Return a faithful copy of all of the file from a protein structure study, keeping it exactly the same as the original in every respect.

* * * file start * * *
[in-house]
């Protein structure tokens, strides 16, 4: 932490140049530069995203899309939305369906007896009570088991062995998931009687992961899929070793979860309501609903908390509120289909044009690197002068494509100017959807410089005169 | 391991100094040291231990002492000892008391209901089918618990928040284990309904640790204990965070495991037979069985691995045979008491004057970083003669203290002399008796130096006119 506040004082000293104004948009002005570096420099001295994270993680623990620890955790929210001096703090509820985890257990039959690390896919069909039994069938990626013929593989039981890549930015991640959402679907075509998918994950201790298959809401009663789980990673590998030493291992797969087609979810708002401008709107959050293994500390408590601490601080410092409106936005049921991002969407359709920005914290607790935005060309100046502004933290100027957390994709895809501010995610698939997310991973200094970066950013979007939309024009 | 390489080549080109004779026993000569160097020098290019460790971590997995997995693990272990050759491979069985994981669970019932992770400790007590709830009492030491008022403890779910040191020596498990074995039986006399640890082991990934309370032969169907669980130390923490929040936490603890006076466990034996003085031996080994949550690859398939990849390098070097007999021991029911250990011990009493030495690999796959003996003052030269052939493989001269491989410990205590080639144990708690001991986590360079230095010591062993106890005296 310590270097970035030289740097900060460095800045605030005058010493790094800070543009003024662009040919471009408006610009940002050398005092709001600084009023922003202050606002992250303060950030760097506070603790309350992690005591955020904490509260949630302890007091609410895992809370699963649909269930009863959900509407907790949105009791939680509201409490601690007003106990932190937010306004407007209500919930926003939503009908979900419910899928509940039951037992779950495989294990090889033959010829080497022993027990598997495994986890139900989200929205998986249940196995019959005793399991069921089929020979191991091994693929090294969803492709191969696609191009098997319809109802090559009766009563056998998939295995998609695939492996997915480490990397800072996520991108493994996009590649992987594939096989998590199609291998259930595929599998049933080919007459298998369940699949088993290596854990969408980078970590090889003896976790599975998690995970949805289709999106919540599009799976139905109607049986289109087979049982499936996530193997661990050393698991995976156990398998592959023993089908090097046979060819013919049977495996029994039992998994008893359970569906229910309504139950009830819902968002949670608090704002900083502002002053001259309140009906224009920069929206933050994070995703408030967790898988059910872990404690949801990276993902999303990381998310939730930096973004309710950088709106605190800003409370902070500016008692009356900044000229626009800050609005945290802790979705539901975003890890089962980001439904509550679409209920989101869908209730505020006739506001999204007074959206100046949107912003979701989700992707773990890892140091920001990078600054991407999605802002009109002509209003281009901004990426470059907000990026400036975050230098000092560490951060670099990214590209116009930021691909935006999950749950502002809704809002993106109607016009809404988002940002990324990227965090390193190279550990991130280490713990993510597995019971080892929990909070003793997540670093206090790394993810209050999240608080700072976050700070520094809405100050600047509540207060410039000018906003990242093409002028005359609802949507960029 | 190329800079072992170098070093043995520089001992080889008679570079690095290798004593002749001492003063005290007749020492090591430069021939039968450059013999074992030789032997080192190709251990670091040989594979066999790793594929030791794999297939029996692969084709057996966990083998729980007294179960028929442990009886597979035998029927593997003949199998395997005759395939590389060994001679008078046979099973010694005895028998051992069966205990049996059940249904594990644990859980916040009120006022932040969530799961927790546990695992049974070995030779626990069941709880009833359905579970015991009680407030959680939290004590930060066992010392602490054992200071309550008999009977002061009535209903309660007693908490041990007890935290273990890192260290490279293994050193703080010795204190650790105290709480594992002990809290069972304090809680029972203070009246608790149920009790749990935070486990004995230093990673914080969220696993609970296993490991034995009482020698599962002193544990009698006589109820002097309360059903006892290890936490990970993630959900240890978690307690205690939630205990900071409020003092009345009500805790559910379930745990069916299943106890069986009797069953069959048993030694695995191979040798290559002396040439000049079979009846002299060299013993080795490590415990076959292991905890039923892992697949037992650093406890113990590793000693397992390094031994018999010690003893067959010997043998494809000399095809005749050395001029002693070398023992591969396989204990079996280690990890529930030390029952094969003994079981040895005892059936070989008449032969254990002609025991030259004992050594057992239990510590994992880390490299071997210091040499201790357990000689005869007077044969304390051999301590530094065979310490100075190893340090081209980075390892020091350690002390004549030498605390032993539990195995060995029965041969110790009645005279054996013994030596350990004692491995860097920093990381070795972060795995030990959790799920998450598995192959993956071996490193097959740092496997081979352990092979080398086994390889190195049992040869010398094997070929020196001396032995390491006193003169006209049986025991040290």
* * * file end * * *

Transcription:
[in-house]
């Protein structure tokens, strides 16, 4: 932490140049530069995203899309939305369906007896009570088991062995998931009687992961899929070793979860309501609903908390509120289909044009690197002068494509100017959807410089005169 | 391991100094040291231990002492000892008391209901089918618990928040284990309904640790204990965070495991037979069985691995045979008491004057970083003669203290002399008796130096006119 506040004082000293104004948009002005570096420099001295994270993680623990620890955790929210001096703090509820985890257990039959690390896919069909039994069938990626013929593989039981890549930015991640959402679907075509998918994950201790298959809401009663789980990673590998030493291992797969087609979810708002401008709107959050293994500390408590601490601080410092409106936005049921991002969407359709920005914290607790935005060309100046502004933290100027957390994709895809501010995610698939997310991973200094970066950013979007939309024009 | 390489080549080109004779026993000569160097020098290019460790971590997995997995693990272990050759491979069985994981669970019932992770400790007590709830009492030491008022403890779910040191020596498990074995039986006399640890082991990934309370032969169907669980130390923490929040936490603890006076466990034996003085031996080994949550690859398939990849390098070097007999021991029911250990011990009493030495690999796959003996003052030269052939493989001269491989410990205590080639144990708690001991986590360079230095010591062993106890005296 310590270097970035030289740097900060460095800045605030005058010493790094800070543009003024662009040919471009408006610009940002050398005092709001600084009023922003202050606002992250303060950030760097506070603790309350992690005591955020904490509260949630302890007091609410895992809370699963649909269930009863959900509407907790949105009791939680509201409490601690007003106990932190937010306004407007209500919930926003939503009908979900419910899928509940039951037992779950495989294990090889033959010829080497022993027990598997495994986890139900989200929205998986249940196995019959005793399991069921089929020979191991091994693929090294969803492709191969696609191009098997319809109802090559009766009563056998998939295995998609695939492996997915480490990397800072996520991108493994996009590649992987594939096989998590199609291998259930595929599998049933080919007459298998369940699949088993290596854990969408980078970590090889003896976790599975998690995970949805289709999106919540599009799976139905109607049986289109087979049982499936996530193997661990050393698991995976156990398998592959023993089908090097046979060819013919049977495996029994039992998994008893359970569906229910309504139950009830819902968002949670608090704002900083502002002053001259309140009906224009920069929206933050994070995703408030967790898988059910872990404690949801990276993902999303990381998310939730930096973004309710950088709106605190800003409370902070500016008692009356900044000229626009800050609005945290802790979705539901975003890890089962980001439904509550679409209920989101869908209730505020006739506001999204007074959206100046949107912003979701989700992707773990890892140091920001990078600054991407999605802002009109002509209003281009901004990426470059907000990026400036975050230098000092560490951060670099990214590209116009930021691909935006999950749950502002809704809002993106109607016009809404988002940002990324990227965090390193190279550990991130280490713990993510597995019971080892929990909070003793997540670093206090790394993810209050999240608080700072976050700070520094809405100050600047509540207060410039000018906003990242093409002028005359609802949507960029 | 190329800079072992170098070093043995520089001992080889008679570079690095290798004593002749001492003063005290007749020492090591430069021939039968450059013999074992030789032997080192190709251990670091040989594979066999790793594929030791794999297939029996692969084709057996966990083998729980007294179960028929442990009886597979035998029927593997003949199998395997005759395939590389060994001679008078046979099973010694005895028998051992069966205990049996059940249904594990644990859980916040009120006022932040969530799961927790546990695992049974070995030779626990069941709880009833359905579970015991009680407030959680939290004590930060066992010392602490054992200071309550008999009977002061009535209903309660007693908490041990007890935290273990890192260290490279293994050193703080010795204190650790105290709480594992002990809290069972304090809680029972203070009246608790149920009790749990935070486990004995230093990673914080969220696993609970296993490991034995009482020698599962002193544990009698006589109820002097309360059903006892290890936490990970993630959900240890978690307690205690939630205990900071409020003092009345009500805790559910379930745990069916299943106890069986009797069953069959048993030694695995191979040798290559002396040439000049079979009846002299060299013993080795490590415990076959292991905890039923892992697949037992650093406890113990590793000693397992390094031994018999010690003893067959010997043998494809000399095809005749050395001029002693070398023992591969396989204990079996280690990890529930030390029952094969003994079981040895005892059936070989008449032969254990002609025991030259004992050594057992239990510590994992880390490299071997210091040499201790357990000689005869007077044969304390051999301590530094065979310490100075190893340090081209980075390892020091350690002390004549030498605390032993539990195995060995029965041969110790009645005279054996013994030596350990004692491995860097920093990381070795972060795995030990959790799920998450598995192959993956071996490193097959740092496997081979352990092979080398086994390889190195049992040869010398094997070929020196001396032995390491006193003169006209049986025991040290």